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Internet risks and teenage children’s agency: a case of post-primary students at a school in Chiredzi, Zimbabwe

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dc.contributor.author Dzoro, Joylene
dc.contributor.author Chereni, A
dc.contributor.author Gwenzi, Getrude D.
dc.date.accessioned 2021-06-08T12:04:36Z
dc.date.available 2021-06-08T12:04:36Z
dc.date.issued 2019
dc.identifier.issn 2409-5605
dc.identifier.uri https://www.ajol.info/index.php/ajsw/article/view/192210
dc.identifier.uri http://hdl.handle.net/11408/4413
dc.description.abstract The global penetration of the internet and related information and communication technologies (ICS) is intensifying. Increasingly, both adults and children are using the internet to meet some of their educational and entertainment needs. However, the internet contains information that may have adverse impacts on the psychosocial and sexual development of children. Furthermore, children may not be sufficiently equipped to navigate cyber-related risks. And yet some explanations of children’s internet use posit that children are not entirely unaware of the many risks connected with internet use. Consequently, the goal of this article was to examine the idea that children have agency – a concept used in the article to describe children’s capacity to act independently to pursue their own goals, preferences and choices online − and can meaningfully manage the risks associated with internet use. To do this, the article analyses the narratives of ten (10) purposively selected learners at a secondary (post-primary) school in Chiredzi, aged between 14 and 17 years old, who were learners. The article finds that the children included in the study enjoy a strong online presence with parents facilitating it. Children had access to inappropriate content, although parents were less likely to find out. Interestingly, children were very much aware of both the potential dangers associated with internet use and the mitigation measures. In order to make children’s online presence safer, the article recommends active and informed involvement of parents as well as deliberate state-supported, stakeholder-driven programmes that recognize the agency of children even as they educate children on cyber ethics and relevant legal protections. en_US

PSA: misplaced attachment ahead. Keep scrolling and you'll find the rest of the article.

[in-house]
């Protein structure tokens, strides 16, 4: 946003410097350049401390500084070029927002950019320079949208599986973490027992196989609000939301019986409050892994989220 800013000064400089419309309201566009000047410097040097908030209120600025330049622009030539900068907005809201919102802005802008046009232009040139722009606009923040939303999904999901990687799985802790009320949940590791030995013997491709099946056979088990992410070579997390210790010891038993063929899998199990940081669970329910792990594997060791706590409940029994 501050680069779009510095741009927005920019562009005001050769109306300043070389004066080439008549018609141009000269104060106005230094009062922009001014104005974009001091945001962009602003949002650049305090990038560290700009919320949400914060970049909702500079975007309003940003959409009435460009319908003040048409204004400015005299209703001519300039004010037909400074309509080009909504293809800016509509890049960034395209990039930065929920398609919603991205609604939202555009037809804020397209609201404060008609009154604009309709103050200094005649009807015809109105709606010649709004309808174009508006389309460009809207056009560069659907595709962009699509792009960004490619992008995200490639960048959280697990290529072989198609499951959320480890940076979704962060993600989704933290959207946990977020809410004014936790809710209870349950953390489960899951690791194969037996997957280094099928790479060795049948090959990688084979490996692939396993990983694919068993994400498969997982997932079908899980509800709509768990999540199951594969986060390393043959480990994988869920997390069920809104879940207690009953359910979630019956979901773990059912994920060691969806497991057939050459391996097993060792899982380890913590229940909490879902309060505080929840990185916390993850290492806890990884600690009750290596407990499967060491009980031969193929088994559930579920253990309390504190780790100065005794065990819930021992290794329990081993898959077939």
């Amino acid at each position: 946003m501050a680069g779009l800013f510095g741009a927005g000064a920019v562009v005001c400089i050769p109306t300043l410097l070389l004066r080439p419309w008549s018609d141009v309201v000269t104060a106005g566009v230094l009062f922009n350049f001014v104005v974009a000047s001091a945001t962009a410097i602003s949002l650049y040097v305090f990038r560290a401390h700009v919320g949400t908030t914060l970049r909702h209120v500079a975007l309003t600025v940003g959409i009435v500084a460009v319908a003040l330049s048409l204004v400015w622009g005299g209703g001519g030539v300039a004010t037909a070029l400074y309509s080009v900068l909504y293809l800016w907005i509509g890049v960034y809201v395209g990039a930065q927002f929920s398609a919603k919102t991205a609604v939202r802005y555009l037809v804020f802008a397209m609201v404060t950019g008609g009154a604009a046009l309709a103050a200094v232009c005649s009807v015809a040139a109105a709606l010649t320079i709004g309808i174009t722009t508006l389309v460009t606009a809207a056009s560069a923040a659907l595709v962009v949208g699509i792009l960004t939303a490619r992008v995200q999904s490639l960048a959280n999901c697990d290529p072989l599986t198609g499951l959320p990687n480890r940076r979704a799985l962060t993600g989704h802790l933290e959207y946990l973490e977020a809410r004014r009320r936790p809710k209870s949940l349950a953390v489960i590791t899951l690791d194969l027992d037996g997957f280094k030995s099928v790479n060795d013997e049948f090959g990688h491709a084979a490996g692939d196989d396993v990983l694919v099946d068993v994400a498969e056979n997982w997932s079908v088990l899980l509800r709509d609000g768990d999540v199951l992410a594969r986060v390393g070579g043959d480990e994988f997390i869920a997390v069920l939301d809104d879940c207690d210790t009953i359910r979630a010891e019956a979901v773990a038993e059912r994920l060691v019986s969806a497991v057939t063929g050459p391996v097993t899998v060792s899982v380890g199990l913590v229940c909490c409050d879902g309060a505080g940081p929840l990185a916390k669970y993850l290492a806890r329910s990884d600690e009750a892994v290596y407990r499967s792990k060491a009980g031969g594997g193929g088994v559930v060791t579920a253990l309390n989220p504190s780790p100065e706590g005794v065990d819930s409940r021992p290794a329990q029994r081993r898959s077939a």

dc.language.iso en en_US
dc.publisher National Association of Social Workers en_US
dc.relation.ispartofseries African Journal of Social Work;Vol.9 ; No.2
dc.subject agency en_US
dc.subject children en_US
dc.subject internet en_US
dc.subject risks en_US
dc.subject teenagers en_US
dc.subject parental involvement en_US
dc.subject Chiredzi en_US
dc.subject Zimbabwe en_US
dc.title Internet risks and teenage children’s agency: a case of post-primary students at a school in Chiredzi, Zimbabwe en_US
dc.type Article en_US


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